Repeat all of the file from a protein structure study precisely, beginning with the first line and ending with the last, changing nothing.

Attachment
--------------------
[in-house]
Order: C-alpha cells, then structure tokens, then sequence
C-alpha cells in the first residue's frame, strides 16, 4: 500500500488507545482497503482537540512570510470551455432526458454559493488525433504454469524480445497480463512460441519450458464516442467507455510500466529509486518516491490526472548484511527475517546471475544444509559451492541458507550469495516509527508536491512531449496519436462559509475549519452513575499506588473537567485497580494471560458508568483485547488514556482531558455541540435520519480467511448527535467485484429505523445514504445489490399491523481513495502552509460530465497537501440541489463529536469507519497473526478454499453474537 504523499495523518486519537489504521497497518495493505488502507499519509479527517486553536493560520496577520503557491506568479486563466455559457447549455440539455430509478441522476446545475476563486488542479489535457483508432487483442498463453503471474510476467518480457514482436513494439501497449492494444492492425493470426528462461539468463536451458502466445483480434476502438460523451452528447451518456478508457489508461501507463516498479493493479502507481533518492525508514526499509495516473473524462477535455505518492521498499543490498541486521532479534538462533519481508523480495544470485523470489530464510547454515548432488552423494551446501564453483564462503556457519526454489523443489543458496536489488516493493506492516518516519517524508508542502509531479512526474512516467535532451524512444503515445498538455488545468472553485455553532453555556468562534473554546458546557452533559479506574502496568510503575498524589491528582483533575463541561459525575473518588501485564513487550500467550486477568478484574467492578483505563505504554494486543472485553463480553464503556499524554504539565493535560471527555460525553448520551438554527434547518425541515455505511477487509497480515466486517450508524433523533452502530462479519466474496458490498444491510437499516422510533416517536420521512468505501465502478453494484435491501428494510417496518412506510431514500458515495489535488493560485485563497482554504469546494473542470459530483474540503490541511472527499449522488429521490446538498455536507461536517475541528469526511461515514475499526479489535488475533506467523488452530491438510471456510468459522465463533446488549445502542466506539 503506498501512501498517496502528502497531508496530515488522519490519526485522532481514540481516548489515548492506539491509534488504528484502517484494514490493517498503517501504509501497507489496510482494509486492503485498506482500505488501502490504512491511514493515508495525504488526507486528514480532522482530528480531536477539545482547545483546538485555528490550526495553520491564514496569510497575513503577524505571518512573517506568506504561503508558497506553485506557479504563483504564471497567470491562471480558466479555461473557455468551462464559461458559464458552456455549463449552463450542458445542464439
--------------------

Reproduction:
[in-house]
Order: C-alpha cells, then structure tokens, then sequence
C-alpha cells in the first residue's frame, strides 16, 4: 500500500488507545482497503482537540512570510470551455432526458454559493488525433504454469524480445497480463512460441519450458464516442467507455510500466529509486518516491490526472548484511527475517546471475544444509559451492541458507550469495516509527508536491512531449496519436462559509475549519452513575499506588473537567485497580494471560458508568483485547488514556482531558455541540435520519480467511448527535467485484429505523445514504445489490399491523481513495502552509460530465497537501440541489463529536469507519497473526478454499453474537 504523499495523518486519537489504521497497518495493505488502507499519509479527517486553536493560520496577520503557491506568479486563466455559457447549455440539455430509478441522476446545475476563486488542479489535457483508432487483442498463453503471474510476467518480457514482436513494439501497449492494444492492425493470426528462461539468463536451458502466445483480434476502438460523451452528447451518456478508457489508461501507463516498479493493479502507481533518492525508514526499509495516473473524462477535455505518492521498499543490498541486521532479534538462533519481508523480495544470485523470489530464510547454515548432488552423494551446501564453483564462503556457519526454489523443489543458496536489488516493493506492516518516519517524508508542502509531479512526474512516467535532451524512444503515445498538455488545468472553485455553532453555556468562534473554546458546557452533559479506574502496568510503575498524589491528582483533575463541561459525575473518588501485564513487550500467550486477568478484574467492578483505563505504554494486543472485553463480553464503556499524554504539565493535560471527555460525553448520551438554527434547518425541515455505511477487509497480515466486517450508524433523533452502530462479519466474496458490498444491510437499516422510533416517536420521512468505501465502478453494484435491501428494510417496518412506510431514500458515495489535488493560485485563497482554504469546494473542470459530483474540503490541511472527499449522488429521490446538498455536507461536517475541528469526511461515514475499526479489535488475533506467523488452530491438510471456510468459522465463533446488549445502542466506539 503506498501512501498517496502528502497531508496530515488522519490519526485522532481514540481516548489515548492506539491509534488504528484502517484494514490493517498503517501504509501497507489496510482494509486492503485498506482500505488501502490504512491511514493515508495525504488526507486528514480532522482530528480531536477539545482547545483546538485555528490550526495553520491564514496569510497575513503577524505571518512573517506568506504561503508558497506553485506557479504563483504564471497567470491562471480558466479555461473557455468551462464559461458559464458552456455549463449552463450542458445542464439